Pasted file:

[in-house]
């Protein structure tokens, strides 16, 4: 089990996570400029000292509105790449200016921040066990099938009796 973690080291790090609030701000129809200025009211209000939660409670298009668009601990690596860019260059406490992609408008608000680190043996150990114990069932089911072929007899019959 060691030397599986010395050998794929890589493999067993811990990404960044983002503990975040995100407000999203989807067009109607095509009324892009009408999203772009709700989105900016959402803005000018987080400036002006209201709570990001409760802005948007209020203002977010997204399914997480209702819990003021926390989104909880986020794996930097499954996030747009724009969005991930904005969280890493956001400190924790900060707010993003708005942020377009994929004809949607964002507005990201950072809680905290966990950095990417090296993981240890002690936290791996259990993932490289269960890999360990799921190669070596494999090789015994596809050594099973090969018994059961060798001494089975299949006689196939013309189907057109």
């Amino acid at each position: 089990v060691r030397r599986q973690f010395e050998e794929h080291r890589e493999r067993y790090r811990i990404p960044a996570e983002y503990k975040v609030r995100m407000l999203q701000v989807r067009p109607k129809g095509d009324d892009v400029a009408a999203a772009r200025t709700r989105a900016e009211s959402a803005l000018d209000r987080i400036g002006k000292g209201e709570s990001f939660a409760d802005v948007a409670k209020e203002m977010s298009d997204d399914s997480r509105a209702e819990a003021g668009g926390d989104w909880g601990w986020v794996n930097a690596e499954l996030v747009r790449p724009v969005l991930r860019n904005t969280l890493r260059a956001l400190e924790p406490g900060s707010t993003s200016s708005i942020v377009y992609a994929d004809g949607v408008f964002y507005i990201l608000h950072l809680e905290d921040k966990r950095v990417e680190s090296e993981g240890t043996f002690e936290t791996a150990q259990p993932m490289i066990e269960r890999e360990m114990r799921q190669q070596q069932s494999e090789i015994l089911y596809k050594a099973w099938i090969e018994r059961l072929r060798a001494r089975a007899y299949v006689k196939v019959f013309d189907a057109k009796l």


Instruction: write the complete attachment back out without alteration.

[in-house]
């Protein structure tokens, strides 16, 4: 089990996570400029000292509105790449200016921040066990099938009796 973690080291790090609030701000129809200025009211209000939660409670298009668009601990690596860019260059406490992609408008608000680190043996150990114990069932089911072929007899019959 060691030397599986010395050998794929890589493999067993811990990404960044983002503990975040995100407000999203989807067009109607095509009324892009009408999203772009709700989105900016959402803005000018987080400036002006209201709570990001409760802005948007209020203002977010997204399914997480209702819990003021926390989104909880986020794996930097499954996030747009724009969005991930904005969280890493956001400190924790900060707010993003708005942020377009994929004809949607964002507005990201950072809680905290966990950095990417090296993981240890002690936290791996259990993932490289269960890999360990799921190669070596494999090789015994596809050594099973090969018994059961060798001494089975299949006689196939013309189907057109």
């Amino acid at each position: 089990v060691r030397r599986q973690f010395e050998e794929h080291r890589e493999r067993y790090r811990i990404p960044a996570e983002y503990k975040v609030r995100m407000l999203q701000v989807r067009p109607k129809g095509d009324d892009v400029a009408a999203a772009r200025t709700r989105a900016e009211s959402a803005l000018d209000r987080i400036g002006k000292g209201e709570s990001f939660a409760d802005v948007a409670k209020e203002m977010s298009d997204d399914s997480r509105a209702e819990a003021g668009g926390d989104w909880g601990w986020v794996n930097a690596e499954l996030v747009r790449p724009v969005l991930r860019n904005t969280l890493r260059a956001l400190e924790p406490g900060s707010t993003s200016s708005i942020v377009y992609a994929d004809g949607v408008f964002y507005i990201l608000h950072l809680e905290d921040k966990r950095v990417e680190s090296e993981g240890t043996f002690e936290t791996a150990q259990p993932m490289i066990e269960r890999e360990m114990r799921q190669q070596q069932s494999e090789i015994l089911y596809k050594a099973w099938i090969e018994r059961l072929r060798a001494r089975a007899y299949v006689k196939v019959f013309d189907a057109k009796l």